When I watch TV I tend to observer the worldview being promoted and understand how I would respond if given the opportunity. Lately, I’ve noticed that commercials and shows have promoted the idea of entitlement. You hear it when words like “deserve” or “owed” or “need” are used. Nice home and luxury cars are not optiinal anymore… You work hard… You deserve those things. Nevermind the millions of people living in other parts of the world in perpetual poverty… They must not be as worthy as you. It is easy to think that way even as a Christian. “I deserve to be blessed by God with a good job, a good home, a loving wife, obedient children, and health.” It is not just the prosperity folks that think this way. I often find thoughts like that creeping in to my own mind. It is times like that when the cross of Christ should remind us what we all truly deserve… death and judgement. It is not wrong to enjoy the good things we are given, either through hard work or the generousity of others. The problem is when we buy into the idea that we are entitled to those things. When that happens we leave the Christian worldview and follow the way of the world’s thinking. So, the next time you are watching TV and see a commercial that panders to an entitlement mindeset, recognize that fact and remember the cross and what we truly deserve yet do not get.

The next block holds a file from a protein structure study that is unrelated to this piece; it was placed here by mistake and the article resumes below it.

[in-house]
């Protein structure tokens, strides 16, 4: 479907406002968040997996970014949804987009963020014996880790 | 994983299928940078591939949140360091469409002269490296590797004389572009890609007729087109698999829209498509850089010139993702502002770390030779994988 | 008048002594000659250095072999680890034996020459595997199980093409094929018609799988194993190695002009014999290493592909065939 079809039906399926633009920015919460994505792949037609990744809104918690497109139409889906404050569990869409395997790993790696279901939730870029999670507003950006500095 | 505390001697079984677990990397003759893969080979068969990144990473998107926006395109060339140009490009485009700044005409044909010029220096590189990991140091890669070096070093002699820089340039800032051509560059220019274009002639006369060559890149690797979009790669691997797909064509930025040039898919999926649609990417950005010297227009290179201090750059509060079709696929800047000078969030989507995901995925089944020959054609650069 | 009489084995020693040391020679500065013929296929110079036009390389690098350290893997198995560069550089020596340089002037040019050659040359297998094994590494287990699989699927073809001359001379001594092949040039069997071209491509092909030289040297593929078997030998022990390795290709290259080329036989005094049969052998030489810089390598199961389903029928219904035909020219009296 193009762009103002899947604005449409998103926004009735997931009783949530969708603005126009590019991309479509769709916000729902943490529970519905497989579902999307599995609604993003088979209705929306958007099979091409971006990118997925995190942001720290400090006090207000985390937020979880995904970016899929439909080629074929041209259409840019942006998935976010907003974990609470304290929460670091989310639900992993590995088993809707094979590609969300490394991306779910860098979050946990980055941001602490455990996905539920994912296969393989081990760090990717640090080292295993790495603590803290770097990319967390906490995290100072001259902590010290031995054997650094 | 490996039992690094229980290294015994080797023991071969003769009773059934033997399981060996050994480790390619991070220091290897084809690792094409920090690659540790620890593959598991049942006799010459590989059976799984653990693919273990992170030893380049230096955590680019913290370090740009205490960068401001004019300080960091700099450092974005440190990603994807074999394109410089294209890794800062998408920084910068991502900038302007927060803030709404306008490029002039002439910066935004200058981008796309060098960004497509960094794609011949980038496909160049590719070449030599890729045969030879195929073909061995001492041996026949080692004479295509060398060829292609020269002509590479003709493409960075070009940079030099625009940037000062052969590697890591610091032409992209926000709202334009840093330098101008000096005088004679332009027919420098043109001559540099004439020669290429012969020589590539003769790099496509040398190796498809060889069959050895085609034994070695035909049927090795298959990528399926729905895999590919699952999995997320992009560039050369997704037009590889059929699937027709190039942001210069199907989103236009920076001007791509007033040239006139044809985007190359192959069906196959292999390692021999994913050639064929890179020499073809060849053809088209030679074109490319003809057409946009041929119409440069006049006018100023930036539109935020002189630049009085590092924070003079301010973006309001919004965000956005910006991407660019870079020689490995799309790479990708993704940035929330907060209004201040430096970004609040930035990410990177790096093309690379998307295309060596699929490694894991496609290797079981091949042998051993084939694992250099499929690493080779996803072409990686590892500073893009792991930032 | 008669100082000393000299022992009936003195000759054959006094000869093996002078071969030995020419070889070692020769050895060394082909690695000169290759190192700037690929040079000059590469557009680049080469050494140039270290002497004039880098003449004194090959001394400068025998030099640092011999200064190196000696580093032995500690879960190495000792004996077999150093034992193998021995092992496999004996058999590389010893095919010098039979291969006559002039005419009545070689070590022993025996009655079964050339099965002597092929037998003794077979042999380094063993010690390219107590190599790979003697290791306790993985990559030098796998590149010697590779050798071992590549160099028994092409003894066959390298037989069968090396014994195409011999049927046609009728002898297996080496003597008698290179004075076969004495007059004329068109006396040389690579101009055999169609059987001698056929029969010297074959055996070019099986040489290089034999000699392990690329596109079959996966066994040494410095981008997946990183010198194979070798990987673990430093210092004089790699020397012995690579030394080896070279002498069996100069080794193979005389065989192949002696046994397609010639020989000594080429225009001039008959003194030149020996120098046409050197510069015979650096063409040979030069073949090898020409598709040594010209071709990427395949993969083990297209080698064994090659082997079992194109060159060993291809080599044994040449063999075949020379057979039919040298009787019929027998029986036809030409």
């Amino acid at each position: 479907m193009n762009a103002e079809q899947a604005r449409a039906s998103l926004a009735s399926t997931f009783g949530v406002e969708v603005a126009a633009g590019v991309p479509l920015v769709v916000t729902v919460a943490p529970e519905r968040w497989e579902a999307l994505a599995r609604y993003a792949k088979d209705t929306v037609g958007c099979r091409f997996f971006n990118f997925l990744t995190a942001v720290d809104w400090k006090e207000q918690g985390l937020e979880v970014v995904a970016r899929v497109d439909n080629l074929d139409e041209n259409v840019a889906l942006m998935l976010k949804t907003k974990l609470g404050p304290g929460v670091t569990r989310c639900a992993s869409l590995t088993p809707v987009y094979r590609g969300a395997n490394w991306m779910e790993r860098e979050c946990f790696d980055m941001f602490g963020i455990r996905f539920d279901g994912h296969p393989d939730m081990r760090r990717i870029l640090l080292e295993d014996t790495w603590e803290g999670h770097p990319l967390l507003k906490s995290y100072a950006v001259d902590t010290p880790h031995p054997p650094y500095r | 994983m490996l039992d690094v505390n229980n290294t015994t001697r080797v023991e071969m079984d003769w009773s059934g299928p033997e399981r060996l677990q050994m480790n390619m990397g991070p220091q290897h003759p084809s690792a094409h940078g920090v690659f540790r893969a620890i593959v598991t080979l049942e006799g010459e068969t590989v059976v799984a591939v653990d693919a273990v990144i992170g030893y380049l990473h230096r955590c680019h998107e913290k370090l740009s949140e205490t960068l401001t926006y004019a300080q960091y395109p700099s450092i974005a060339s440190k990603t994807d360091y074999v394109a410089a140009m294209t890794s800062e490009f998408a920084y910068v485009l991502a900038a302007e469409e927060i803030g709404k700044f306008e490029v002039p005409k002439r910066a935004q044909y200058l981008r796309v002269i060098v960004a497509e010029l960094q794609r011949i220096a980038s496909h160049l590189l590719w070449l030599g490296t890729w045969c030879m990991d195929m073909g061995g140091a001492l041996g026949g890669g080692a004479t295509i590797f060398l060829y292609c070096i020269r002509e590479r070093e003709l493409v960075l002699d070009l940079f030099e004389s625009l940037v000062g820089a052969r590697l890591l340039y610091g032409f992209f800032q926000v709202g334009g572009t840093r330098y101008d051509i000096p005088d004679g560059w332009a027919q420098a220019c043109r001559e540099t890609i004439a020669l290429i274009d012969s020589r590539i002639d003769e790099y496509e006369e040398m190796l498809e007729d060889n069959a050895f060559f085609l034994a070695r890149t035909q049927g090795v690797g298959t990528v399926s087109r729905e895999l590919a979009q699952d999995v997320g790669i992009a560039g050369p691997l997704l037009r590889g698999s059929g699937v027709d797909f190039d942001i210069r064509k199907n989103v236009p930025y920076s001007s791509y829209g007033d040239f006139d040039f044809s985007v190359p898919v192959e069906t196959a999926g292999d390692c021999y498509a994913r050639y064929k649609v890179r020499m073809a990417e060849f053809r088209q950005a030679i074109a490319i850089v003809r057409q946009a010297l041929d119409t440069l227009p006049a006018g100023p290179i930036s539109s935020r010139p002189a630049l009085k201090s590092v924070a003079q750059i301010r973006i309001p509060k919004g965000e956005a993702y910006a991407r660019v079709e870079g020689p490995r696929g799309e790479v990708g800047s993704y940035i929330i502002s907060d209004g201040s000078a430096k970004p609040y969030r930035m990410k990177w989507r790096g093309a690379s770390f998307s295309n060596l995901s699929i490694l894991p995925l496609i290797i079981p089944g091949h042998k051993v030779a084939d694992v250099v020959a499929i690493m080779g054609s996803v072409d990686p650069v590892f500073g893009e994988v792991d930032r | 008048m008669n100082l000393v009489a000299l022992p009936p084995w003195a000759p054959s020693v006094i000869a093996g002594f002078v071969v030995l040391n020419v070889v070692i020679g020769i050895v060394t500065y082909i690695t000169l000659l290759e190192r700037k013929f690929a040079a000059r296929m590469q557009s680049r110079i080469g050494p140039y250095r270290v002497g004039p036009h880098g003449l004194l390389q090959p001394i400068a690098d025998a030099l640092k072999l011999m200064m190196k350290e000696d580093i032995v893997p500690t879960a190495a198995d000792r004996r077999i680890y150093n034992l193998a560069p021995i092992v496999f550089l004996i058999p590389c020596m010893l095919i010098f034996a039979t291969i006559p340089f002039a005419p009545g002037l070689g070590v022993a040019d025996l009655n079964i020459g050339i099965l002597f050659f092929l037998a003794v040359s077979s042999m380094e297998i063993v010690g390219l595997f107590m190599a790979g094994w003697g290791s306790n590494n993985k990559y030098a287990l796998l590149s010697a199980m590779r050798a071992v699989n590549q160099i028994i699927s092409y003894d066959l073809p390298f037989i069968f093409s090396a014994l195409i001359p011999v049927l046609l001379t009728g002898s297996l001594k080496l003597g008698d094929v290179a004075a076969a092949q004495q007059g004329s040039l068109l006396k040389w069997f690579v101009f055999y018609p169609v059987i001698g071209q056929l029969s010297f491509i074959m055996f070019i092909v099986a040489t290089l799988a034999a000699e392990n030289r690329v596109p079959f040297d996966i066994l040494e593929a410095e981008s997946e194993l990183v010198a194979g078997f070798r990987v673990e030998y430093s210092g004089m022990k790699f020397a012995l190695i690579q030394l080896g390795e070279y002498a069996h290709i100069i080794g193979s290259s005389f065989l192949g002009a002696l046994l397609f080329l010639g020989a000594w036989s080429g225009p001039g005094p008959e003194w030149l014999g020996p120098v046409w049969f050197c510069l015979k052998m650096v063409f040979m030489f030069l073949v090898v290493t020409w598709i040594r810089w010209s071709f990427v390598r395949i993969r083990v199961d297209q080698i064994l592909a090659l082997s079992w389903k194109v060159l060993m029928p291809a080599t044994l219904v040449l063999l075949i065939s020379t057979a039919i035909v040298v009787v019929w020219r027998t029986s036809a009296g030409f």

Question: When is a gentile not a gentile?

Categories: Theology
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Published on: June 23, 2012

Answer: When he is a Christian. I was listening to a sermon while driving and a passage of scripture was cited that contained a phrase that I had not thought about in this way before. Let me explain what I mean. Paul wrote in Ephesians 4:17-24…

Now this I say and testify in the Lord, that you must no longer walk as the Gentiles do, in the futility of their minds. They are darkened in their understanding, alienated from the life of God because of the ignorance that is in them, due to their hardness of heart. They have become callous and have given themselves up to sensuality, greedy to practice every kind of impurity. But that is not the way you learned Christ! — assuming that you have heard about him and were taught in him, as the truth is in Jesus, to put off your old self, which belongs to your former manner of life and is corrupt through deceitful desires, and to be renewed in the spirit of your minds, and to put on the new self, created after the likeness of God in true righteousness and holiness.